SN2014J - the nearest supernova for 10 years!

24 January 2014 by Fraser Clarke

SN2014J right of centre in M82

M82_2014J_Comparison.PNG621.37 KB

A supernova has exploded in the nearby galaxy M82, aka the 'cigar galaxy', and should get bright enough to be visible with binoculars. This supernova, already given the identifier SN2014J (the 10th supernova confirmed in 2014), is a "type 1a" supernova, which we believe are caused by exploding white dwarf stars. Type 1a's explode with very predictable brightnesses, making them ideal 'standard candles' to measure distances to galaxies accurately. These type of supernovae are the cornerstone of the relatively recent discovery that the Universe's expansion is actually accelerating, contrary to previous models.

SN2014J should be the brightest supernova for many years, though it is being dimmed somewhat by dust within M82 itself. Amazingly, for such a well known and popular galaxy, the supernova remained undiscovered for almost a week until Steve Fossey and a team of undergraduates noticed it during an undergraduate astronomy lesson at the University of London observatory!

Over the next week or so, SN2014J will continue to brighten up to an estimated peak magnitude of about 8.5 -- fairly easily detectable with a small telescope or binoculars from a dark site. Here's a nice map explaining how to find M82 (full article).

M82 SN2014J comparison: Spot the difference! The top image of M82 was taken on January 23rd 2014, and the bottom image was taken in December 2013 (both with the PWT in Oxford).Full size image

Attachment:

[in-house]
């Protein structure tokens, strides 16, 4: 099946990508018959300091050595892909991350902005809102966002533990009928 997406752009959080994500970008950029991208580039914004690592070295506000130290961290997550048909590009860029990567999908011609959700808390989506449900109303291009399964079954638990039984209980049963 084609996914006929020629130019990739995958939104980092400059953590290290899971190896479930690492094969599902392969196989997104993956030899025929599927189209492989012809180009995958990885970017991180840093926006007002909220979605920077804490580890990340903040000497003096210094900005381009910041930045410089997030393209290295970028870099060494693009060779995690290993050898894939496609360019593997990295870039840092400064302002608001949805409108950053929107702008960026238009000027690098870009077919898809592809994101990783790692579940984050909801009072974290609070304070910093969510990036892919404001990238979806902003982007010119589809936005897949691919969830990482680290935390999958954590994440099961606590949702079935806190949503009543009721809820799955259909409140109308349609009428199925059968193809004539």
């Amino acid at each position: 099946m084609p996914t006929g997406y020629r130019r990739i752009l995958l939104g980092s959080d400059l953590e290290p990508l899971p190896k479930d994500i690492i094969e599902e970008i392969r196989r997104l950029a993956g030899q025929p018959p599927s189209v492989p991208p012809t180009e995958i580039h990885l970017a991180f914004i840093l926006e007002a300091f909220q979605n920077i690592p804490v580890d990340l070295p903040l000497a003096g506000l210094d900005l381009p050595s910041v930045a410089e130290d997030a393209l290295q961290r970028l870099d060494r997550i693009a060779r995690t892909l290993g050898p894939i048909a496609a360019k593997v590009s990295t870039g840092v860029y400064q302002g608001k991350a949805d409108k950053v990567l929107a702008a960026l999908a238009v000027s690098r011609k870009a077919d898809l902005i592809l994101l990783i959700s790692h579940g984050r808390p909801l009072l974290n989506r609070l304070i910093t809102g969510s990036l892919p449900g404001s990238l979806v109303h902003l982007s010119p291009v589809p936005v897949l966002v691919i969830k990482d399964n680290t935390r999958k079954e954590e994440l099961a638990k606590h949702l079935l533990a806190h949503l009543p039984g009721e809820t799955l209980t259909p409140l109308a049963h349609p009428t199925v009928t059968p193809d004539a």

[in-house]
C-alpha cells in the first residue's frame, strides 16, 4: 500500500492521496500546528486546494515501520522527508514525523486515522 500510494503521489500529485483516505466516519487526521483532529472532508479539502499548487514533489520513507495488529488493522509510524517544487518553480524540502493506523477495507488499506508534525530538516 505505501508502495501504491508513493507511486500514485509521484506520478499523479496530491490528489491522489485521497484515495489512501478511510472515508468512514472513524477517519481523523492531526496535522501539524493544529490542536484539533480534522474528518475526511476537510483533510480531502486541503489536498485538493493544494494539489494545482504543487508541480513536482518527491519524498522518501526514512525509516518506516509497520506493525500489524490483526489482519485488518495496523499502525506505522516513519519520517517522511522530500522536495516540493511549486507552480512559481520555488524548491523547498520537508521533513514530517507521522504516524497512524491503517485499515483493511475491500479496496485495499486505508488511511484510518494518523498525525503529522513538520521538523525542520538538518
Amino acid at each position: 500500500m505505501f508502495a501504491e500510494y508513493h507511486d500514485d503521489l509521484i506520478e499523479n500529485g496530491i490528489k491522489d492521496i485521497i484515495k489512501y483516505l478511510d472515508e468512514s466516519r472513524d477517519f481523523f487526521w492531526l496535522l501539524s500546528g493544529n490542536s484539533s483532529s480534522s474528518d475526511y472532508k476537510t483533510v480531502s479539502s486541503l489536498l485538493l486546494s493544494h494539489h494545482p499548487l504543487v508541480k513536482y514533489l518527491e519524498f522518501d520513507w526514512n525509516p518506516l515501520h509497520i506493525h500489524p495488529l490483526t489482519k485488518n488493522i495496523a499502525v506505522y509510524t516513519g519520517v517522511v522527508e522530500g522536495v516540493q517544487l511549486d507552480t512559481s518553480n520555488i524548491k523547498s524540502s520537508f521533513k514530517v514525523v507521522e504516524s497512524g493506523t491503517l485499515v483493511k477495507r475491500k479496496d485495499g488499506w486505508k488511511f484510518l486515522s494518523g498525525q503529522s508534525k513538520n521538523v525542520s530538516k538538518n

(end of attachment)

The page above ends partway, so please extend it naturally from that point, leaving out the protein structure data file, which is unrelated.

We've been looking at SN2014J from Oxford too. Below are a pair of images, the top one from January 23rd, and the bottom one from December 2013. SN2014J appears in the right-hand side of M82 in the upper image -- spot the difference with the bottom image! This is exactly what we were doing as part of our recent Stargazing Oxford event, where we did a live supernova hunt with the PWT here in Oxford looking for just this kind of event. We looked at about 20 nearby galaxies like M82, but didn't find any new supernovae (though we had 15 minutes of excitement until we realised we'd only REdiscovered supernova 2013ej in M74!) It's nice to see we weren't wasting our time -- if SN2014J had exploded just a week earlier, we could have found it!

We'll keep following SN2014J (along with other supernovae) for the next few months as part of the undergraduate MPhys project using the telescope to measure supernovae explosions.

Categories: supernovae | PWT